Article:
Lil Wayne f/ Birdman – “Leather So Soft” We all know you ain’t 20. You came into the game already a seasoned individual with your life experiences, and now you’ve been in music in the public eye for the last 15 years. Obviously there’s a history behind it and you didn’t start at 12 like Wayne. But for some reason, you don’t get as much flack about your age as some other rappers do. Why do you think that is?

Baby: Maybe ‘cause they really don’t know. And my son [Lil Wayne] and ‘em, they keep me youthful. And I don’t look old, you know. So I guess people might think I’m younger than what I am. I feel like I’m younger. I don’t ever feel to be getting old. I don’t ever wanna feel like I’m old. And I don’t think I’m old. I run with my children. And I been doing it 21 years. I started when I was 18 turning 19. Coming from that standpoint, as an artist and as someone who could catch some of that criticism, do you feel like there’s an age limit to being an artist?

Baby: Nah. Never that. Look at Jay-Z and Dr. Dre. Right! But people are getting on Jay constantly these days. He even made the jab at himself. People do look at it, and Hip-Hop culture doesn’t seem to want to see people get older. Do you feel like there’s a time limit on how long you can make a certain type of music even?

Baby: To me, long as you making money in it, it doesn’t matter. If you ain’t making no money, you ain’t doing nothing but talking. If you making money, who could say anything if you’re progressing. To me, money makes sense. Do you feel like the Young Money brand takes away from what you’re doing on the Cash Money side?

Baby: No indeed baby, we one. I’m so proud of my son and what he doing. We the machine behind the brand. I wanna see it be as big as possible. I want my son to do better than what I did. That’s the plan. That’s why he took over, to do what he doing. The bigger he is, the bigger we is. I’ll never look at it like that. I wouldn’t be a father, I wouldn’t be a business partner, I don’t even think I’d be a man if I wouldn’t accept whatever goes on with my child. How involved are you in the day-to-day operations when it comes to Young Money?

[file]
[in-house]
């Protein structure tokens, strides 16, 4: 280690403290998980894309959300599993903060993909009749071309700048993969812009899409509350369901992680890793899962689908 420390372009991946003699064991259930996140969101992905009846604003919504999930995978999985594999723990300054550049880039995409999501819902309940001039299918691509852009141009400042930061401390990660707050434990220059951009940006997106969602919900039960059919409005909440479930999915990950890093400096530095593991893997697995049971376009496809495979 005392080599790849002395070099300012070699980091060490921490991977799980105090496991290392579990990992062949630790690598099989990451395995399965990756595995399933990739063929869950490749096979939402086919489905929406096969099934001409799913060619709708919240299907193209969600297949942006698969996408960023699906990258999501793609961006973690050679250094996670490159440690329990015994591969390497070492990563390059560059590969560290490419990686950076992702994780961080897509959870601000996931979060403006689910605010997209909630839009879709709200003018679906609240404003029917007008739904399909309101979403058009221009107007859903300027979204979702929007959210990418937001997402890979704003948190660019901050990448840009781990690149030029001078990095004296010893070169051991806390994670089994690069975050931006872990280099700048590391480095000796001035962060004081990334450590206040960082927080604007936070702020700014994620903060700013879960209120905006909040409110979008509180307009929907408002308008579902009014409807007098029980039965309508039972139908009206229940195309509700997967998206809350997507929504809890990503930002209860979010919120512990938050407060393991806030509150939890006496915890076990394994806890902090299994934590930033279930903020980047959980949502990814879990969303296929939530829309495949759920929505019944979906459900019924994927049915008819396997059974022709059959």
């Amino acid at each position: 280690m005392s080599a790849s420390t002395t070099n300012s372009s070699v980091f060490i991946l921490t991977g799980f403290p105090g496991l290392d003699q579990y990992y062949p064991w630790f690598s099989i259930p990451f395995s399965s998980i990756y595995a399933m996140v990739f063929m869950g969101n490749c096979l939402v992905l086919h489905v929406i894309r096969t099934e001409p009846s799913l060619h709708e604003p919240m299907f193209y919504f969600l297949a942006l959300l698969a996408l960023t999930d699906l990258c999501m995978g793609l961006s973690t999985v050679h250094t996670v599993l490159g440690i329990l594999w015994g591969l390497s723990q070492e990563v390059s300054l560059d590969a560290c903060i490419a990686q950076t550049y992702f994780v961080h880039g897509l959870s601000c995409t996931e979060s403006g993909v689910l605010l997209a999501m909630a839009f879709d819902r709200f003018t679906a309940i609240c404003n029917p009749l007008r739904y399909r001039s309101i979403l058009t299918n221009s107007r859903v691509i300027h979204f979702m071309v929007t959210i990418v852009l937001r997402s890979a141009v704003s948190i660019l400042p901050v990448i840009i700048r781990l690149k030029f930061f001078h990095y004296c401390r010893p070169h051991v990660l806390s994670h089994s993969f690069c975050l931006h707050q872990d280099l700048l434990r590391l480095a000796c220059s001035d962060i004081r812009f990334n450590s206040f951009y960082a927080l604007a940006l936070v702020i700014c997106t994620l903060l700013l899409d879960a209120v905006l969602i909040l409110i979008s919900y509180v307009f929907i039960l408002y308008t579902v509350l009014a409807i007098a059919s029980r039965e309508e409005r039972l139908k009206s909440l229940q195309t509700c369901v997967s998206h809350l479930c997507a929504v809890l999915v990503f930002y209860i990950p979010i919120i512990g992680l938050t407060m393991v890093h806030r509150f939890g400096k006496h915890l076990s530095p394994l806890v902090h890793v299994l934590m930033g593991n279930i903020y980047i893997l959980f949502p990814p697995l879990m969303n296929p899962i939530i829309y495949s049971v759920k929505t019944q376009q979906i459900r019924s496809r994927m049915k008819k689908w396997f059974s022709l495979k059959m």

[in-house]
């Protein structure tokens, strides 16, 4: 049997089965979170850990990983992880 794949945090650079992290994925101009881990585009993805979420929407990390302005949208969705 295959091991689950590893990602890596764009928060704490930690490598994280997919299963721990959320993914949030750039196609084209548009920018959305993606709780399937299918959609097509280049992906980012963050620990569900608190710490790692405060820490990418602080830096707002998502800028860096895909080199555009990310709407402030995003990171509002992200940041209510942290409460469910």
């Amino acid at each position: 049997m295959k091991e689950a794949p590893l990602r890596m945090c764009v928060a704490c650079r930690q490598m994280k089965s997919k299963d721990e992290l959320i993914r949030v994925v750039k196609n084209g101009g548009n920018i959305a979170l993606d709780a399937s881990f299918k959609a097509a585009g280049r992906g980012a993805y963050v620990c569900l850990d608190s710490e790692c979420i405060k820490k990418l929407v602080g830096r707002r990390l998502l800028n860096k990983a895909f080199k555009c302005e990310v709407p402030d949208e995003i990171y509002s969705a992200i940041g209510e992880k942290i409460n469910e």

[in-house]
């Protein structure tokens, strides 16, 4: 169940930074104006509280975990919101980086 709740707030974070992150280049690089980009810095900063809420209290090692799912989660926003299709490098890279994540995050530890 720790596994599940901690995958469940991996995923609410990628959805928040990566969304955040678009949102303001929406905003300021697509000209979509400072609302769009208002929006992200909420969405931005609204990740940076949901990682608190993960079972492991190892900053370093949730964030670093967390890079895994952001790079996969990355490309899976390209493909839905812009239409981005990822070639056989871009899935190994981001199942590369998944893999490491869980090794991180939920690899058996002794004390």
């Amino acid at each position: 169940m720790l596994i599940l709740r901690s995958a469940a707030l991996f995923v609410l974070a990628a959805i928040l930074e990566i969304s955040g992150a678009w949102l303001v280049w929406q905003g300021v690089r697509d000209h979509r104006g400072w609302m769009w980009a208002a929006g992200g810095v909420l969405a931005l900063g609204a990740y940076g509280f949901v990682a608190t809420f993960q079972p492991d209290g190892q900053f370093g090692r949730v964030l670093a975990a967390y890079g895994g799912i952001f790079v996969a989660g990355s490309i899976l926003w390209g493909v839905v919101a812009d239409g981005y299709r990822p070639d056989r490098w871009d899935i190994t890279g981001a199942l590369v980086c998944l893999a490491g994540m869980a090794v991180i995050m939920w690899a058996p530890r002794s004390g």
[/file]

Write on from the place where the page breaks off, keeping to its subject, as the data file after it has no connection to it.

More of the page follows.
Baby: We involved with each other day-to-day, every day, ‘cause we partners. Cash Money, we work the records together. We in the studio. That’s just what it do. It’s blood forever. Across the board, with most of your artists being newer artists, who are you most excited about?

Baby: I’m real excited about all my acts, I ain’t gonna say no one particular act. Some just be hotter than others. I wanna make all my acts, that’s what it’s about. But every act ain’t gonna shine like the others. But if we work together as a family, when one shining, we all shine. That’s how I came in the game, on family. That’s how Imma be in the game. That’s what I thought my son. Family morals, loyalty and love: that goes father than anything.

Birdman F/ Clipse – “What Happened To That Boy” When you’re album was originally scheduled to come out on August 11, were you still planning on releasing Drake, Wayne and the Young Money album around the same time?

Baby: I thought it would be something I wanted to do, we never did it. It’s a coincidence that all our records popped at the same time, ‘cause some of them been out longer than others, and they just rolled over like that. Honestly [the albums] should be out right now ‘cause the singles are number one. But we wanted to do more than one song on these albums. Young Money new, Drake new. So we wanted to give them as much vision as possible and bring them on a few tours. So everything worked out. Are the albums gonna be spaced out?

Baby: They’re gonna be about two weeks apart. Except the Young Money and Lil’ Wayne albums, those probably come out the same day. And do you think there’s enough of a demand to have you guys saturate the market like that? Because we’ve seen other labels, especially those run by an artist, try that method. And they’re marquee artist always outshines the others.

Baby: I never had the same problems as other labels. We going for it. We dropping a house on everything. We know Youngin’ [Lil Wayne] is a beast, and that’s well accepted. But when you look at it collectively, we doing a lot. If you look at it individually, you missing the whole picture. We look at it as a bloodline. When you look at our numbers, look at the whole picture. Look at everything we done accomplished. We building a team.Birdman…The Saga Continues